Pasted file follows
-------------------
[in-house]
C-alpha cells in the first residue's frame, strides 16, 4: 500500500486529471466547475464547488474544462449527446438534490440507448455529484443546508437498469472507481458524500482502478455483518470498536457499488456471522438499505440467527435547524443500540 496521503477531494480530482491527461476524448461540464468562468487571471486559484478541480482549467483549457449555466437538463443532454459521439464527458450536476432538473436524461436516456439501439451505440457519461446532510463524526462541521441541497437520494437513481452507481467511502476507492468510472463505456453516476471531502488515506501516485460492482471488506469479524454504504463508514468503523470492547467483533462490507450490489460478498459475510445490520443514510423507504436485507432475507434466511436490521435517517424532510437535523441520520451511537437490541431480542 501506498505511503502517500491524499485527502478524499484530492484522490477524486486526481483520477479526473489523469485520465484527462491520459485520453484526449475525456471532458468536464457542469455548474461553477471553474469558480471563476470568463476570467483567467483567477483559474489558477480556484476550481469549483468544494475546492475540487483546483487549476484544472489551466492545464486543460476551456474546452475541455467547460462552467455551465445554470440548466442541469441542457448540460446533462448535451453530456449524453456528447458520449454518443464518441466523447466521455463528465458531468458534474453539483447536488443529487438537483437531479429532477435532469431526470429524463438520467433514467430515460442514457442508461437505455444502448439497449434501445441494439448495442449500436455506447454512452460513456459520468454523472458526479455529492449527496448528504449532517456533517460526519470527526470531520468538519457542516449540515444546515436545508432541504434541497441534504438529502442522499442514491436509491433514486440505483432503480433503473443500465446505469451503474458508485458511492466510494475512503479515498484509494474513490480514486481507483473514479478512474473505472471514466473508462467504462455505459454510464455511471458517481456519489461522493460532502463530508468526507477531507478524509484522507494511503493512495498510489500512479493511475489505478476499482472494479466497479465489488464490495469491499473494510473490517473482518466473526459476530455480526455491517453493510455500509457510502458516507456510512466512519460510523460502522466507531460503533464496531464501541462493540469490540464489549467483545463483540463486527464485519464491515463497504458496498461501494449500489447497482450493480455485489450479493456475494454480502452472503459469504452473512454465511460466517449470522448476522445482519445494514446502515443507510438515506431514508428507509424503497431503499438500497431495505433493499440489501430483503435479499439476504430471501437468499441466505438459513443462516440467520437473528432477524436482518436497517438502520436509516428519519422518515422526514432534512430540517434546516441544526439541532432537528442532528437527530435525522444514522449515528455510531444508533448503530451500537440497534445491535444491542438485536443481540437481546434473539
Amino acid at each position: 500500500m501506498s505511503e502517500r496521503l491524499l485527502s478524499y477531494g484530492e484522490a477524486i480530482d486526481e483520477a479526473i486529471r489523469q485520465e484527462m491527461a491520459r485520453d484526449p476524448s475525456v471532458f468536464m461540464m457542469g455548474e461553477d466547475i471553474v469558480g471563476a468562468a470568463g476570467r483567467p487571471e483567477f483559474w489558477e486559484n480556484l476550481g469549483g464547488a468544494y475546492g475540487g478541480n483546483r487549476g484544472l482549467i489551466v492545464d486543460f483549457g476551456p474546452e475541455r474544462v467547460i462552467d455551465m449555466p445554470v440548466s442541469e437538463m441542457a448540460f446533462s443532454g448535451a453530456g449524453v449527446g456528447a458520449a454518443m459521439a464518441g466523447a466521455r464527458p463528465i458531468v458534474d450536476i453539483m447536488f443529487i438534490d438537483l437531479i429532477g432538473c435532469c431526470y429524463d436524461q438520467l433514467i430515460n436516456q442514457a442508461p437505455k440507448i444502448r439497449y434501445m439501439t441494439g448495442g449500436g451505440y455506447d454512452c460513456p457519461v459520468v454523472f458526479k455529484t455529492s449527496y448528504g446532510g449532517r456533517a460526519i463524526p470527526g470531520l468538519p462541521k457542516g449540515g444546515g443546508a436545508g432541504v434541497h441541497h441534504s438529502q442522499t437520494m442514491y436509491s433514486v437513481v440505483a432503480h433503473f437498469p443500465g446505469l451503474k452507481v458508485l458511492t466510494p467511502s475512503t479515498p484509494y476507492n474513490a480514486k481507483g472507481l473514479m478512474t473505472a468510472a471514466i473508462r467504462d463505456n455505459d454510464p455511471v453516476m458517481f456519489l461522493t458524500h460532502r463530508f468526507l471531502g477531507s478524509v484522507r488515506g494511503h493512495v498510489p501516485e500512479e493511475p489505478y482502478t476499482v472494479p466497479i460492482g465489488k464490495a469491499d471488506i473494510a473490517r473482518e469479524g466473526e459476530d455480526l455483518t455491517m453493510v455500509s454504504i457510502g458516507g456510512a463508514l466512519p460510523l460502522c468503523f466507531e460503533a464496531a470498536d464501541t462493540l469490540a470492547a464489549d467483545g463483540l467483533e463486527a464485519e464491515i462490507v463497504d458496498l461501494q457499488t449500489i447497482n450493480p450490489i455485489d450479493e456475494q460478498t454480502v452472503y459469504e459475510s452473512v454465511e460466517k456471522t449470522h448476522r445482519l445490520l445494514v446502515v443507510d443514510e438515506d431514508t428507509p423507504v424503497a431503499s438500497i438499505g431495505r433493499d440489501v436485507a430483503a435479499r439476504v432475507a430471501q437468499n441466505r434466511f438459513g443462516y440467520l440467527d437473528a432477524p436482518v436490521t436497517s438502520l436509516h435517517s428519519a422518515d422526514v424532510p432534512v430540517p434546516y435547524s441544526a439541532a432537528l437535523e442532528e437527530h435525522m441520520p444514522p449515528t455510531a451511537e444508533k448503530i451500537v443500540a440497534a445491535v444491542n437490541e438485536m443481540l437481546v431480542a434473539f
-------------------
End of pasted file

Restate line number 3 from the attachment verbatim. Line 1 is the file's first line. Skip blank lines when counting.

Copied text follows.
Amino acid at each position: 500500500m501506498s505511503e502517500r496521503l491524499l485527502s478524499y477531494g484530492e484522490a477524486i480530482d486526481e483520477a479526473i486529471r489523469q485520465e484527462m491527461a491520459r485520453d484526449p476524448s475525456v471532458f468536464m461540464m457542469g455548474e461553477d466547475i471553474v469558480g471563476a468562468a470568463g476570467r483567467p487571471e483567477f483559474w489558477e486559484n480556484l476550481g469549483g464547488a468544494y475546492g475540487g478541480n483546483r487549476g484544472l482549467i489551466v492545464d486543460f483549457g476551456p474546452e475541455r474544462v467547460i462552467d455551465m449555466p445554470v440548466s442541469e437538463m441542457a448540460f446533462s443532454g448535451a453530456g449524453v449527446g456528447a458520449a454518443m459521439a464518441g466523447a466521455r464527458p463528465i458531468v458534474d450536476i453539483m447536488f443529487i438534490d438537483l437531479i429532477g432538473c435532469c431526470y429524463d436524461q438520467l433514467i430515460n436516456q442514457a442508461p437505455k440507448i444502448r439497449y434501445m439501439t441494439g448495442g449500436g451505440y455506447d454512452c460513456p457519461v459520468v454523472f458526479k455529484t455529492s449527496y448528504g446532510g449532517r456533517a460526519i463524526p470527526g470531520l468538519p462541521k457542516g449540515g444546515g443546508a436545508g432541504v434541497h441541497h441534504s438529502q442522499t437520494m442514491y436509491s433514486v437513481v440505483a432503480h433503473f437498469p443500465g446505469l451503474k452507481v458508485l458511492t466510494p467511502s475512503t479515498p484509494y476507492n474513490a480514486k481507483g472507481l473514479m478512474t473505472a468510472a471514466i473508462r467504462d463505456n455505459d454510464p455511471v453516476m458517481f456519489l461522493t458524500h460532502r463530508f468526507l471531502g477531507s478524509v484522507r488515506g494511503h493512495v498510489p501516485e500512479e493511475p489505478y482502478t476499482v472494479p466497479i460492482g465489488k464490495a469491499d471488506i473494510a473490517r473482518e469479524g466473526e459476530d455480526l455483518t455491517m453493510v455500509s454504504i457510502g458516507g456510512a463508514l466512519p460510523l460502522c468503523f466507531e460503533a464496531a470498536d464501541t462493540l469490540a470492547a464489549d467483545g463483540l467483533e463486527a464485519e464491515i462490507v463497504d458496498l461501494q457499488t449500489i447497482n450493480p450490489i455485489d450479493e456475494q460478498t454480502v452472503y459469504e459475510s452473512v454465511e460466517k456471522t449470522h448476522r445482519l445490520l445494514v446502515v443507510d443514510e438515506d431514508t428507509p423507504v424503497a431503499s438500497i438499505g431495505r433493499d440489501v436485507a430483503a435479499r439476504v432475507a430471501q437468499n441466505r434466511f438459513g443462516y440467520l440467527d437473528a432477524p436482518v436490521t436497517s438502520l436509516h435517517s428519519a422518515d422526514v424532510p432534512v430540517p434546516y435547524s441544526a439541532a432537528l437535523e442532528e437527530h435525522m441520520p444514522p449515528t455510531a451511537e444508533k448503530i451500537v443500540a440497534a445491535v444491542n437490541e438485536m443481540l437481546v431480542a434473539f